LG G Flex review: Software
The G Flex runs on Android 4.2.2 Jelly Bean but an update to 4.4 KitKat is rolling out in Korea so should make its way overseas soon. We've upgrade our LG G2 to the latest version and there are minimal changes.
LG has put a lot of work into its Android user interface, adding lots of additional features which will come in handy. The interface is stylish and comes with some decent wallpapers and useful widgets such as the task manager. We're not so keen on the cartoon style app icons though.
The notification bar has plenty going on and can get pretty messy with a few things toggled on. With Quick Remote and QSlide switched on, any notifications are off the bottom of the screen. That's the price for features though but it's easy enough to only have them there when you're using them. We love the useful sliders for screen brightness and volume.
There are plenty of customisation options which you'll find in the display tab of the settings menu. These include screen-off effect (retro TV is the best), screen swipe effect, font type, font size, smart screen (keeps the screen on as long as you're looking at it) and more. There's even different screen modes and the ability to adjust the screen capture area for screenshots. Good work LG.
As with the G2, the G Flex has a Guest mode so others can't access your personal content and apps which you might not want children to access. This is accessed by an alternative lock pattern. You can also switch the screen on and off with a double tap, called KnockON which doesn't work everytime but is nevertheless brilliant.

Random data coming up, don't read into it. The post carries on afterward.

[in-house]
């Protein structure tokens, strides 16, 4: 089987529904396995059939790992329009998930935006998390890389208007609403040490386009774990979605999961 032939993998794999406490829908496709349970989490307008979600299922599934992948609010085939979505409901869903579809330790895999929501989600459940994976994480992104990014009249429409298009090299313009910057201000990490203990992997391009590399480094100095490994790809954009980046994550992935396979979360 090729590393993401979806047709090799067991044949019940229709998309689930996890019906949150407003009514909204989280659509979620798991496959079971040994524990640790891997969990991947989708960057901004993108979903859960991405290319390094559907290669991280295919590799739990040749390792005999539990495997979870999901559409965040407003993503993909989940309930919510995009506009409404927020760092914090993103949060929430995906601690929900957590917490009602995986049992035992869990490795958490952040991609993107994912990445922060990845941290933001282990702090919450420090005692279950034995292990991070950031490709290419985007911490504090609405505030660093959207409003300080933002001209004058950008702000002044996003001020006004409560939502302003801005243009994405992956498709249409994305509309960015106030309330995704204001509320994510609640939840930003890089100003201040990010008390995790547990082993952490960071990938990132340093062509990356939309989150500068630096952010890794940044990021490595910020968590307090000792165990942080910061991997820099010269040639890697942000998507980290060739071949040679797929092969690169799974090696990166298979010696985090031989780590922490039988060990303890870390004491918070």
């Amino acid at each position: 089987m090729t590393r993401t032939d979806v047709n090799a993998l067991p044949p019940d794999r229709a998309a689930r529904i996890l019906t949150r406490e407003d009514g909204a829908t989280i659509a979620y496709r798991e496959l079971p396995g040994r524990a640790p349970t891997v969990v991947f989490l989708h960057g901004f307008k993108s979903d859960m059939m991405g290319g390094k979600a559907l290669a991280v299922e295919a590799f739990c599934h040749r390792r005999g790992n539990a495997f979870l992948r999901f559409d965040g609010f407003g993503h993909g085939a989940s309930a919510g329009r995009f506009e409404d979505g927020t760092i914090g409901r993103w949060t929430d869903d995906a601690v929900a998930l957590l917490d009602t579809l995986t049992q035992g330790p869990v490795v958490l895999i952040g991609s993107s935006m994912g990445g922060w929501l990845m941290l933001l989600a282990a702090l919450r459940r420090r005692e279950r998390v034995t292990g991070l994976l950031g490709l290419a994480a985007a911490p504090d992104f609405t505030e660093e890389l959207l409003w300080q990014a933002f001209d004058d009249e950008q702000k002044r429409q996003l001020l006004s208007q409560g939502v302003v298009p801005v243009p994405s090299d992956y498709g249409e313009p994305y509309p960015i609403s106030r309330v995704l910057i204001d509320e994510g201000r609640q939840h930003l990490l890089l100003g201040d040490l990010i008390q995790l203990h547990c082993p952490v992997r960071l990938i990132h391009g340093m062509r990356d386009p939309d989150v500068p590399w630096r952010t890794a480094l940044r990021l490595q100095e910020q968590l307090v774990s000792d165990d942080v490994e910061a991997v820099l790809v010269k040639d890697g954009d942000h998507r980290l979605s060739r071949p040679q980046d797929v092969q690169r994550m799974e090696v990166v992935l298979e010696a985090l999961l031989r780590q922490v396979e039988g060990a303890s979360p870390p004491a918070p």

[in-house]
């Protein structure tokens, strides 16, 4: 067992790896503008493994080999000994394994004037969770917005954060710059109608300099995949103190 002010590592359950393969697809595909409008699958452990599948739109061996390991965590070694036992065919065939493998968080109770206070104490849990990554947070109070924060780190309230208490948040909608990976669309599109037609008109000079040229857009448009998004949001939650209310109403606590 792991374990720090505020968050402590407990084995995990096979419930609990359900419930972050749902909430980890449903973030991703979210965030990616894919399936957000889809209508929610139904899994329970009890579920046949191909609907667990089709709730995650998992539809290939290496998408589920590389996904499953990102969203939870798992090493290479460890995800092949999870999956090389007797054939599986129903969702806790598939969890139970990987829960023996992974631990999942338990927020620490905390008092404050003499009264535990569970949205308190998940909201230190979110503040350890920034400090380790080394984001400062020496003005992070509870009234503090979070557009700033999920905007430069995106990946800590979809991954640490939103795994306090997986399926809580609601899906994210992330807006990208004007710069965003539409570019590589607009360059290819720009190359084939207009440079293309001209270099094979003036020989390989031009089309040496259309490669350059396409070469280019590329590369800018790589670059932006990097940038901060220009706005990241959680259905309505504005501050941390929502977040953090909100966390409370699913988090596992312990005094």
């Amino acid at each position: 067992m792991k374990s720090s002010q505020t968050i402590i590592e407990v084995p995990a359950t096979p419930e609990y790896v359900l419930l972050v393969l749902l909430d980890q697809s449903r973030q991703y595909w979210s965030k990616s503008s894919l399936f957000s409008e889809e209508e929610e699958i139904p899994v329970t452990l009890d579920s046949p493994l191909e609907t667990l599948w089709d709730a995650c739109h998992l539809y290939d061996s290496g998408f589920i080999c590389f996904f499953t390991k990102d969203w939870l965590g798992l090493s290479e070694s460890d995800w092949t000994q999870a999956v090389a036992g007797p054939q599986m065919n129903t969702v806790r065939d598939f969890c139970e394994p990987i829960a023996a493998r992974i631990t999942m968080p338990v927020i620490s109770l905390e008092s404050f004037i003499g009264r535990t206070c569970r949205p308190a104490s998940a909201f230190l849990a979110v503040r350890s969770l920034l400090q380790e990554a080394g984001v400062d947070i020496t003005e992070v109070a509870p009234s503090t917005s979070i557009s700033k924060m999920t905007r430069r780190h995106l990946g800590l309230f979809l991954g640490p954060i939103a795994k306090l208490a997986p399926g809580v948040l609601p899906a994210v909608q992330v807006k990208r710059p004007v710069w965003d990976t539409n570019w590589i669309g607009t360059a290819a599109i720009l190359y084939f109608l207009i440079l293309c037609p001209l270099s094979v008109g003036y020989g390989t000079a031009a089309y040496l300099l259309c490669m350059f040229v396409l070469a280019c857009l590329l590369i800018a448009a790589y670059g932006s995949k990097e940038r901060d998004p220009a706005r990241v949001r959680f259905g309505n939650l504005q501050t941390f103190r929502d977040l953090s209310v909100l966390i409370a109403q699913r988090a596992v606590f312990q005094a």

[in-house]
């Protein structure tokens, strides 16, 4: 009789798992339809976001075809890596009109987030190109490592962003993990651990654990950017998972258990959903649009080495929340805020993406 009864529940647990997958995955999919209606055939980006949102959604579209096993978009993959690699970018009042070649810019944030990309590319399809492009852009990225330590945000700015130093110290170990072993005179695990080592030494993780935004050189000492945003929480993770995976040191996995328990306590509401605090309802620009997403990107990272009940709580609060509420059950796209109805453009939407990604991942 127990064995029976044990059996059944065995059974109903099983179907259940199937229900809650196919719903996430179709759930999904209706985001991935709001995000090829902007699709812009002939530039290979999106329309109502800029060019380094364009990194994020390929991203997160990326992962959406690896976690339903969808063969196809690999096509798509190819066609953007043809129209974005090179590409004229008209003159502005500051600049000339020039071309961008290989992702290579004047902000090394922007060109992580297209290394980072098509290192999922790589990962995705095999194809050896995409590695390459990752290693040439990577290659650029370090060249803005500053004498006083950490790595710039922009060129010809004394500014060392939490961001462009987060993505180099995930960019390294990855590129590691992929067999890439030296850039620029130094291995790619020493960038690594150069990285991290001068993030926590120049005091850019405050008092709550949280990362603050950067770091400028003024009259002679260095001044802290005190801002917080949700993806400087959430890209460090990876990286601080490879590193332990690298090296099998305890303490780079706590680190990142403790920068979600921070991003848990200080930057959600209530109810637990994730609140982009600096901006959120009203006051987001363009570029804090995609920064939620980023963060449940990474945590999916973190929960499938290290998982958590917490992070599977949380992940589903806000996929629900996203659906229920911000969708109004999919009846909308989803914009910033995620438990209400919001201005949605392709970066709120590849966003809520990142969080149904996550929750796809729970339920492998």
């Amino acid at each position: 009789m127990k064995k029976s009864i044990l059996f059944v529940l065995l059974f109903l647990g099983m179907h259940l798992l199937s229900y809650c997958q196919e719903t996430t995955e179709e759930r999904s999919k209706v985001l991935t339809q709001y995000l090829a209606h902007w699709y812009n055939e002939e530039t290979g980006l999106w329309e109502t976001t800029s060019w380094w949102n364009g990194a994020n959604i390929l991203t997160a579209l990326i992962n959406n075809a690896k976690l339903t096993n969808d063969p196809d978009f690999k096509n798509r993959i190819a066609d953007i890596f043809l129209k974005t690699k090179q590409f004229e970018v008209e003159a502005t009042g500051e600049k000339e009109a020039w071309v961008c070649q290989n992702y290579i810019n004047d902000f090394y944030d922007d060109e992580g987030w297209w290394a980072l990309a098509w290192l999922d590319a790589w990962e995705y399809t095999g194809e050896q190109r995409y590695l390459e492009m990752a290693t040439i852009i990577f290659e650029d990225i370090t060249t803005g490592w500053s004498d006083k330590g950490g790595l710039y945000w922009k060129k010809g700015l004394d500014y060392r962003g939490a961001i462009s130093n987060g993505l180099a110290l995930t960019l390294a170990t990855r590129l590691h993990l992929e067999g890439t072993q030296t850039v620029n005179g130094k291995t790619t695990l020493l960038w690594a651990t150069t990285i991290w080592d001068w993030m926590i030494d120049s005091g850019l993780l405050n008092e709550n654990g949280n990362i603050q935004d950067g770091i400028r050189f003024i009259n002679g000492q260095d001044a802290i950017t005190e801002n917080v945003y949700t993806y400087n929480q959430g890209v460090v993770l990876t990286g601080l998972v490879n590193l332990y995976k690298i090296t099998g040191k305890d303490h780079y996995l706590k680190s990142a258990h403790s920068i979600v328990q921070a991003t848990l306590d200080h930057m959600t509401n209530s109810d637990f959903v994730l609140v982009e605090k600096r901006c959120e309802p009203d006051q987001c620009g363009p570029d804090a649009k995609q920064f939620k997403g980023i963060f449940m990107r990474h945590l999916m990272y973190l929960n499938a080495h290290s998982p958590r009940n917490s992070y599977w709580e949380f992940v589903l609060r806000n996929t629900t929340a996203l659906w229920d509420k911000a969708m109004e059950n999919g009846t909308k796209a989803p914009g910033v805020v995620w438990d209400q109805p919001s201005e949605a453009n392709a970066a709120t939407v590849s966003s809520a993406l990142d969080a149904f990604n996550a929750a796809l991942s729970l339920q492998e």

Since the screen is so big, an advantage is the ability to use Dual Window to view two apps simultaneously. If this doesn't tickle your fancy perhaps Slide Aside will which lets you save up to three favourite apps with a three finger gesture making it an alternative to the regular Android multi-tasking. The list goes on with QSlide which allows you to run certain apps in a pop-out window and adjust the transparency so you see what's behind.
LG seems to have realised that no one will be able to reach the top of the G Flex's screen which out packing supplies for a three day trek. So, it's added an optional button to the navigation bar which will pull the bar down and fling it back up for you. You can also bunch the navigations to one side for easier one-handed operation.
Furthermore, you can adjust the position of the dial keypad, lockscreen PIN and keyboard. The slight problem is that you wouldn't necessarily know these features were there unless you explorer the settings menu.
We love the amount of extra features which LG offers with its Android overlay and although they can be a little hard to find the tutorial would be far too long if the firm highlighted them all.
LG G Flex review: Battery life
A physically large smartphone like the G Flex gives the manufacturer the opportunity to install a large battery and that's exactly what LG has done. The smartphone has a 3500mAh capacity which is a fair amount larger than most handsets.
The G Flex just has a regular battery saving mode – no extreme mode which we're now seeing – but it doesn't seem to need anything more. After 24 hours of regular usage, the G Flex has a little over 50 percent battery remaining.
There is at least one advantage to having a lower resolution screen which is no doubt having an impact here. The G Flex will see you through a couple of days with no problems. We can only see it lasting one day if you watch an awful lot of video content and playing games.
Buying Advice The LG G Flex has some decent hardware including a great camera and more storage than usual. Excellent software is also a lure but its main feature, the curved screen, is too big, only 720p and offers no real benefits. This phablet is too gimmicky so you're much better off saving some money and going for LG's proper phone, the G2.